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Despite enormous challenges, some girls in Afghanistan are still finding ways to learn

Amina* and other girls in Afghanistan wish to study beyond grade six. Photo: Nasratullah Haqpal/CARE

Amina* and other girls in Afghanistan wish to study beyond grade six. Photo: Nasratullah Haqpal/CARE

“I was uneducated and could not read and write," says Amina*. "The school was far, and security was a major concern. I was not allowed to go to school."

Access to education has always been a major challenge for all children in Afghanistan, given the war, conflict, migration, displacement, and natural disasters that have led to the current widespread poverty and deprivation across the country.

But for girls it has been especially hard.

Nearly 30 percent of girls here have never entered primary education. 14-year old Amina is one of them.

Community-based education gives new hope to out-of-school girls. Photo: Nasratullah Haqpal/CARE

But community-based education is bringing change for Amina and many other girls in Afghanistan who have never had “formal” education.

Last year, Amina joined CARE’s Accelerated Learning Program (ALP), which is a part of the Leave No Girls Behind (LNGB+) initiative, which launched March 21, 2021.

The project helps girls complete primary education up to grade six.

LNGB+ is being implemented by a consortium of partners, including the Aga Khan Foundation, CARE Afghanistan, Catholic Relief Services, and Save the Children. ALP works with a total of 1,451 extremely marginalized out-of-school girls, including 64 girls with disabilities, and 57 ALP teachers.

Accelerated Learning Program helps girls complete primary education up to grade six. Photo: Nasratullah Haqpal/CARE

Ban on girls’ education

Many schools in Afghanistan closed in August 2021, when the government officially changed hands. In the following months, schools for boys and young men gradually opened, but, while plans were there to open educational institutions for girls and women as well, that hasn’t happened.

In September 2021, the De Facto Authority suspended all forms of formal education for Afghan girls over the age of 12, leaving 1.1 million girls and young women with no access to formal education.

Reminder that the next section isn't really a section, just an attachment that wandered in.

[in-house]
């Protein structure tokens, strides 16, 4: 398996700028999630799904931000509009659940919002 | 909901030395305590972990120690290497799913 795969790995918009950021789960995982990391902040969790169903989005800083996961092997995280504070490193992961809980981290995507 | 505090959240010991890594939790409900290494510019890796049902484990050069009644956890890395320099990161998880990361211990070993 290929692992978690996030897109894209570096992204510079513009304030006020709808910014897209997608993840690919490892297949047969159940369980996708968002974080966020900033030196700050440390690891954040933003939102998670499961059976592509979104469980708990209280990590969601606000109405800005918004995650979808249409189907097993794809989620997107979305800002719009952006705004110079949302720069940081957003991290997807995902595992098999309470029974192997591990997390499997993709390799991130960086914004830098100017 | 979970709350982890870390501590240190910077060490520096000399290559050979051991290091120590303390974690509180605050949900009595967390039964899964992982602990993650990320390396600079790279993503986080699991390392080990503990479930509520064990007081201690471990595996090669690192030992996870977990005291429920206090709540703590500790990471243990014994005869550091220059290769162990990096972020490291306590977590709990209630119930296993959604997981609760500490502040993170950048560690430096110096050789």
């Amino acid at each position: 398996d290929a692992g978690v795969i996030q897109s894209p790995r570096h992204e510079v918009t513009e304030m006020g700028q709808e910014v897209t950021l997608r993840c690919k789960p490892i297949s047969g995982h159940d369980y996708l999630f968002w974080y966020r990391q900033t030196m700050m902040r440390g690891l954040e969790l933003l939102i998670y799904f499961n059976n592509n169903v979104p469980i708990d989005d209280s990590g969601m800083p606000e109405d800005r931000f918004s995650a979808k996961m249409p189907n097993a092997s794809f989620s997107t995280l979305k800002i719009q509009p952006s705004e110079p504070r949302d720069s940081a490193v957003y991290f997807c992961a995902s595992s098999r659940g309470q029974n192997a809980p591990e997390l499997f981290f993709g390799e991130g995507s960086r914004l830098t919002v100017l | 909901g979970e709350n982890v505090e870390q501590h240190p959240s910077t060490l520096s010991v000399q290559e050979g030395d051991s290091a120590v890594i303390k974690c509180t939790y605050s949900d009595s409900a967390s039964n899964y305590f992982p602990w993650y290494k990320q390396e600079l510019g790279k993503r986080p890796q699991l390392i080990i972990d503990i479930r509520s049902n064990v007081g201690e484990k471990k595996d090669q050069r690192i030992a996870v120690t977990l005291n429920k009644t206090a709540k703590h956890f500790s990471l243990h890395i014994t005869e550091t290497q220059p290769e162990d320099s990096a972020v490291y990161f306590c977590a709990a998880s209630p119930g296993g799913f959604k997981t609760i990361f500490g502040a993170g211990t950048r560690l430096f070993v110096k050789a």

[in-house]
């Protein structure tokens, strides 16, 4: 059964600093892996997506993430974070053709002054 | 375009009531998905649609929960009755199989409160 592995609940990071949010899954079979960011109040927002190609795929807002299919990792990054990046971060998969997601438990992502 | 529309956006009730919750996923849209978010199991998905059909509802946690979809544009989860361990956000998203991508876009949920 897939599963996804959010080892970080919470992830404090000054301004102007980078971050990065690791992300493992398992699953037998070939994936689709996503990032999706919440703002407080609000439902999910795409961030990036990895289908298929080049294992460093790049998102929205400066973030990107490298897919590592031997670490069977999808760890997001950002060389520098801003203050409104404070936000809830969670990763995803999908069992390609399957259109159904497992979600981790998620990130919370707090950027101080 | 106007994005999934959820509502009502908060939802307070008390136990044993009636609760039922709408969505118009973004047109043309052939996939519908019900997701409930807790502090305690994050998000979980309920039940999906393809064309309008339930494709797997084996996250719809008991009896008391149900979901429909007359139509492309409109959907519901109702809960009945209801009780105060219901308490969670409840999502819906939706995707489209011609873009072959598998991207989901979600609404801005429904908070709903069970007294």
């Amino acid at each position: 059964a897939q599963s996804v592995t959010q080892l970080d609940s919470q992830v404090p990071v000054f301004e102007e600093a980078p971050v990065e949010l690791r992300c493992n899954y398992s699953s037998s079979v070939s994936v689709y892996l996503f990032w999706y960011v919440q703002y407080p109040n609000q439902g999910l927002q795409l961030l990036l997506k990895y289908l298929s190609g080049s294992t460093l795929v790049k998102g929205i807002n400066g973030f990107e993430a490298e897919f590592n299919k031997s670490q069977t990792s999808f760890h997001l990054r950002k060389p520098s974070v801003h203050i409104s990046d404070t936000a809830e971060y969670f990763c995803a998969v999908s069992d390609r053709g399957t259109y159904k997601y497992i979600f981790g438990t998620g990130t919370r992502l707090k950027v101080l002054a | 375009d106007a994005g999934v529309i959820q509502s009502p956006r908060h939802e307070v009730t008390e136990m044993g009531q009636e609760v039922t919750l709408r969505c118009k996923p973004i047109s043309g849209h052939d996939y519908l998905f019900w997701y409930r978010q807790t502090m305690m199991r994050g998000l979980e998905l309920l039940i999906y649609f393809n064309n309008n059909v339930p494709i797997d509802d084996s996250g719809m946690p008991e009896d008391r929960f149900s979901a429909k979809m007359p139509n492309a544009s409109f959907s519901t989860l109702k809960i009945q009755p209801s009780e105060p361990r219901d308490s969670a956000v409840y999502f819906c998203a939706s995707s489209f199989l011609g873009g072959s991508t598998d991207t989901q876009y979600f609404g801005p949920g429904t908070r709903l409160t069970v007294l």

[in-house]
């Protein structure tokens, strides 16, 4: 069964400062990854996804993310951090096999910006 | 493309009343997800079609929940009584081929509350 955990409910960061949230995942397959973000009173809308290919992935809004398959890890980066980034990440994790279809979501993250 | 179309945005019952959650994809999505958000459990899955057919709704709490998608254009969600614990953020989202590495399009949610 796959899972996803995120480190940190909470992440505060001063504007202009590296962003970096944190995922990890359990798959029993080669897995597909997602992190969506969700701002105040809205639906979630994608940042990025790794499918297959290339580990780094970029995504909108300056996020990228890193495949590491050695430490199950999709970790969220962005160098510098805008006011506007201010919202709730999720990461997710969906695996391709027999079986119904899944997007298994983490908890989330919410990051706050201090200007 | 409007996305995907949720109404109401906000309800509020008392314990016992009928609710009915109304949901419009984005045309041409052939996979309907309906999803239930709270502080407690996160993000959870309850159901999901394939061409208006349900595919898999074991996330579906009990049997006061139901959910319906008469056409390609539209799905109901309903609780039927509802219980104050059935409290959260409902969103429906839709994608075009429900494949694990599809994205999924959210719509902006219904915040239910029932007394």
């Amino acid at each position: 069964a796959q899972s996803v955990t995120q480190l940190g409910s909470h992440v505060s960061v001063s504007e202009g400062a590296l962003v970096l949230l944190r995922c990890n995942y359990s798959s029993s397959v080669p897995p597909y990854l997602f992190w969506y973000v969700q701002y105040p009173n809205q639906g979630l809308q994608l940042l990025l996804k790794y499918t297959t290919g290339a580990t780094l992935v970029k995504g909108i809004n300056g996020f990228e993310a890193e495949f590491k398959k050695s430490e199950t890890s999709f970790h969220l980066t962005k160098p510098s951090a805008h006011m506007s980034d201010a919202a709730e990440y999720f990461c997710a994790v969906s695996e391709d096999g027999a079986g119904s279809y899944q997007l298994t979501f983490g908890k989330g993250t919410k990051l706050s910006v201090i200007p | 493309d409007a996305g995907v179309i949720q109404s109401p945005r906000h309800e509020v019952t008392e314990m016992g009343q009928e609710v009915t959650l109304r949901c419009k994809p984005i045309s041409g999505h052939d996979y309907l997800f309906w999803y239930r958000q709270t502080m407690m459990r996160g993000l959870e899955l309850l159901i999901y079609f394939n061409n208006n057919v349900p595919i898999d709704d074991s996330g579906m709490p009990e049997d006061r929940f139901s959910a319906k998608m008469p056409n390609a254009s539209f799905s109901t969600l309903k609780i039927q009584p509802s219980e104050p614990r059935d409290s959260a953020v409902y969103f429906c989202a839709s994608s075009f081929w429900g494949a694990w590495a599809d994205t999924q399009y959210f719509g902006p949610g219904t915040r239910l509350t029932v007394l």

Then, in December 2022, university education for women was suspended until further notice, affecting over 100,000 female students attending government and private higher education institutions as well.

Since then, girls and young women over the age of 12 have been forced to stay home, waiting for schools, colleges, and universities to reopen for them.

Currently, 80 percent of school-aged Afghan girls and young women – 2.5 million people — are out of school.

Afghanistan is the only country in the world to put a ban on girls’ and women’s access to education, which has cost Afghanistan’s economy an estimated $5.4 billion .

Students & teachers

While Amina has never had the opportunity to study at school, she’s still been able to learn basic literacy and arithmetic through the community-based education program.

She can now read and write.

She says she’s lucky to have her family’s support on this journey, and, with the newly acquired skills, she has started teaching her siblings.

“What I have learned here, I teach my younger brothers and sisters at home,” she says.

Despite the ongoing ban, Amina is hopeful for a brighter future.

“I am very happy to be here. I want to continue my school up to grade 12. I do not want to stop there. I wish to study at the university and become a graduate,” she says. “I hope we have peace in the country, and we can have full access to school and university.”

In Afghanistan, CARE provides community-based education and accelerated learning programs, primarily for girls to have far-reaching socio-economic impact. Photo: Nasratullah Haqpal/CARE

CARE in Afghanistan

CARE began working in Afghanistan in 1961 and has had continuous operations in the country since 1989. CARE’s programs in Afghanistan focus on women’s social and economic empowerment, health care, livelihood assistance and providing vulnerable households with cash assistance, winter kits, and essential food items. As of 2023, CARE has supported more than 1.15 million Afghans in need, including 758,000 women and girls, or approximately 66 percent of total reach.

*Name changed

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